* Re-entry while tumbling. The Soyuz 1 mission tumbled into the atmosphere after failure of the control systems on the maiden flight of the Soyuz 7K-OK spacecraft, 24 April 1967. The sole cosmonaut, Vladimir Komarov, never gave up – he was a fantastic pilot, and managed to control the entry in the end. But the parachute release door was damaged. Komarov released the reserve chute, but it tangled with the drag chute and he was killed when Soyuz 1 slammed into the ground near Orenburg.

Soyuz TMA. Public domain, via Wikipedia.

Soyuz TMA. Public domain, via Wikipedia.

* Re-entry without PAO separation (Priborno-agregatniy otsek = service module). Only the SA re-entry module (‘B’ in the diagram) returns to Earth, base-end first; the other modules are jettisoned before re-entry. During the mission of Soyuz 5, 18 January 1969 – the orbital module (‘A’) jettisoned normally, but the PAO (‘C’) did not separate, causing the re-entry module to hit the atmosphere nose first with the PAO behind it. Oops. Luckily the bolts burned through and the PAO broke away, allowing the re-entry module to spin and present the heat shield to the atmosphere. It happened again with Soyuz TMA-10 on 21 October 2007, and AGAIN with Soyuz TMA-11 on 19 April 2008.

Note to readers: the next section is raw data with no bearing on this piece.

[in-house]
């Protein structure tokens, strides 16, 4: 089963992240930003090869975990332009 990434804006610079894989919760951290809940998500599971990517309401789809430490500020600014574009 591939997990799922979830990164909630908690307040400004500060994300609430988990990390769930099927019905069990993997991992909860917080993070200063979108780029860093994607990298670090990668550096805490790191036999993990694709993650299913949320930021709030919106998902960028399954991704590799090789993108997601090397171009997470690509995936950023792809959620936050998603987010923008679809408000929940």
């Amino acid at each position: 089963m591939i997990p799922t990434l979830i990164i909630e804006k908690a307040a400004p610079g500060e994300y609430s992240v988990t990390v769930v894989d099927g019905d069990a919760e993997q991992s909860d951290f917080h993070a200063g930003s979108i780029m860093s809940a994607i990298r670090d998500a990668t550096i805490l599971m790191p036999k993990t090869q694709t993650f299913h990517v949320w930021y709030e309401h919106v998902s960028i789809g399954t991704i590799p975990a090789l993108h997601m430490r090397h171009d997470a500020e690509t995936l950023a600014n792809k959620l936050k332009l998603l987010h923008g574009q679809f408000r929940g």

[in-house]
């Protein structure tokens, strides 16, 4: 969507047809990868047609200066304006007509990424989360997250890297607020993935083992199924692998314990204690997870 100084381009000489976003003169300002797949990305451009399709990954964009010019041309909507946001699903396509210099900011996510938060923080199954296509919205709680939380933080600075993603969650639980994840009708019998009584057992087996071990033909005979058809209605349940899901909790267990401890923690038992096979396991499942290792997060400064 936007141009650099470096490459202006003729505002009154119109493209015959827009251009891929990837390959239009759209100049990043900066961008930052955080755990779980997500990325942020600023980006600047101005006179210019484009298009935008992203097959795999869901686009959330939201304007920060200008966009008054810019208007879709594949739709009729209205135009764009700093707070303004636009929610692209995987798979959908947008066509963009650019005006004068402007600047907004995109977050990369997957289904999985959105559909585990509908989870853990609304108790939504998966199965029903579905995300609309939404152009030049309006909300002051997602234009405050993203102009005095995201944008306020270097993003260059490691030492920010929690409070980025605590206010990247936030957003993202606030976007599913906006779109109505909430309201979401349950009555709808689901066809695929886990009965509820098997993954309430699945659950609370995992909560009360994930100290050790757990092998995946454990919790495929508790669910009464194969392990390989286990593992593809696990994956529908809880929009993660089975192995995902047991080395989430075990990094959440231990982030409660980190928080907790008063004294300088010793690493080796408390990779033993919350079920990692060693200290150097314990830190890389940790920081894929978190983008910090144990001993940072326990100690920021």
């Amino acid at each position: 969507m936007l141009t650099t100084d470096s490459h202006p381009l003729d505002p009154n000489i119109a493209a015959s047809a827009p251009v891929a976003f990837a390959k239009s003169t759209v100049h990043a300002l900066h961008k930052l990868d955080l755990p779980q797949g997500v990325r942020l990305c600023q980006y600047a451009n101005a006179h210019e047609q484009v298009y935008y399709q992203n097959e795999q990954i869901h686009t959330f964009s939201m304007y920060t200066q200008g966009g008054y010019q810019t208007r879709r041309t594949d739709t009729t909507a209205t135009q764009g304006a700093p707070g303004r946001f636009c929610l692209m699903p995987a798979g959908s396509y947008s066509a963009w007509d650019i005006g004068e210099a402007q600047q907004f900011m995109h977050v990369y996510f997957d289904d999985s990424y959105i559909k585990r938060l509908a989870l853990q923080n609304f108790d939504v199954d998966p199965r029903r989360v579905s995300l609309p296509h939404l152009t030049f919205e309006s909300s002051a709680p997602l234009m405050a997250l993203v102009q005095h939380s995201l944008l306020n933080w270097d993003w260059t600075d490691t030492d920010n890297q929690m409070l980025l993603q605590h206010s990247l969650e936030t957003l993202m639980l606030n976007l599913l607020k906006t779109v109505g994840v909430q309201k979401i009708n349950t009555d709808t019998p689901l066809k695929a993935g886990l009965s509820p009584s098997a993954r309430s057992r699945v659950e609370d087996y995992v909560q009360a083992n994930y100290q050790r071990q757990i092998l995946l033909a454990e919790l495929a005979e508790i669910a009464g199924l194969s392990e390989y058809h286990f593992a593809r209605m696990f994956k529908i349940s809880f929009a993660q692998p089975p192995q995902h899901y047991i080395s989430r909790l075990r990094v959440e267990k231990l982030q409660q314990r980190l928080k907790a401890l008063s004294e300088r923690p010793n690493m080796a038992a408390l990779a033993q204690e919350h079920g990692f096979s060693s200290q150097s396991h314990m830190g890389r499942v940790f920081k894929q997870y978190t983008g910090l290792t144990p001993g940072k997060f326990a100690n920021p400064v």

* Fire in orbit. On board Mir space station, 23 February 1997. It took 14 minutes to extinguish.

* Collision between spaceship and space station solar panel. Mir again, 25 June 1997 – the Progress M-30 freighter mowed through a solar panel on the Spektr module, colliding with the module and puncturing it.

* Spacecraft sinks on splash-down and the astronaut’s spacesuit fills with water. Happened to Gus Grissom on 21 July 1961 with Mercury-Redstone 4.